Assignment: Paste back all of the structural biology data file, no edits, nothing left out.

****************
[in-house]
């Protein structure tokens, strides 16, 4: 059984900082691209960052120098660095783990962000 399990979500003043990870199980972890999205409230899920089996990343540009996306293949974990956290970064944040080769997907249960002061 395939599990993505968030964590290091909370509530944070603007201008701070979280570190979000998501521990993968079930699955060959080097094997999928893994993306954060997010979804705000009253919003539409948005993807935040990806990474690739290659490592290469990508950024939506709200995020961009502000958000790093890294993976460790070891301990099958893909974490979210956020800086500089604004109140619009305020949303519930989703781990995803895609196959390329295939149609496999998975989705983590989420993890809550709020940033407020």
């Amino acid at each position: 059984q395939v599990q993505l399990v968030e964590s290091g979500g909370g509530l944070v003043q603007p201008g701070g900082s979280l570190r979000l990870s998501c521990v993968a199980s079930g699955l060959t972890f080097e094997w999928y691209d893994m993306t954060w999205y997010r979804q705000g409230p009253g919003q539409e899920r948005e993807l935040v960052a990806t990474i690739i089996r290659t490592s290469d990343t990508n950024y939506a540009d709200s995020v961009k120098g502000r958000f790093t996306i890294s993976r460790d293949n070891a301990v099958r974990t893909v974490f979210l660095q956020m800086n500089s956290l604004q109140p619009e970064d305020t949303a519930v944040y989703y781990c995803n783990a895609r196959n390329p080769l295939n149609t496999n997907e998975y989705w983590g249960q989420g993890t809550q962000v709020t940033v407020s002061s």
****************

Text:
[in-house]
């Protein structure tokens, strides 16, 4: 059984900082691209960052120098660095783990962000 399990979500003043990870199980972890999205409230899920089996990343540009996306293949974990956290970064944040080769997907249960002061 395939599990993505968030964590290091909370509530944070603007201008701070979280570190979000998501521990993968079930699955060959080097094997999928893994993306954060997010979804705000009253919003539409948005993807935040990806990474690739290659490592290469990508950024939506709200995020961009502000958000790093890294993976460790070891301990099958893909974490979210956020800086500089604004109140619009305020949303519930989703781990995803895609196959390329295939149609496999998975989705983590989420993890809550709020940033407020």
């Amino acid at each position: 059984q395939v599990q993505l399990v968030e964590s290091g979500g909370g509530l944070v003043q603007p201008g701070g900082s979280l570190r979000l990870s998501c521990v993968a199980s079930g699955l060959t972890f080097e094997w999928y691209d893994m993306t954060w999205y997010r979804q705000g409230p009253g919003q539409e899920r948005e993807l935040v960052a990806t990474i690739i089996r290659t490592s290469d990343t990508n950024y939506a540009d709200s995020v961009k120098g502000r958000f790093t996306i890294s993976r460790d293949n070891a301990v099958r974990t893909v974490f979210l660095q956020m800086n500089s956290l604004q109140p619009e970064d305020t949303a519930v944040y989703y781990c995803n783990a895609r196959n390329p080769l295939n149609t496999n997907e998975y989705w983590g249960q989420g993890t809550q962000v709020t940033v407020s002061s």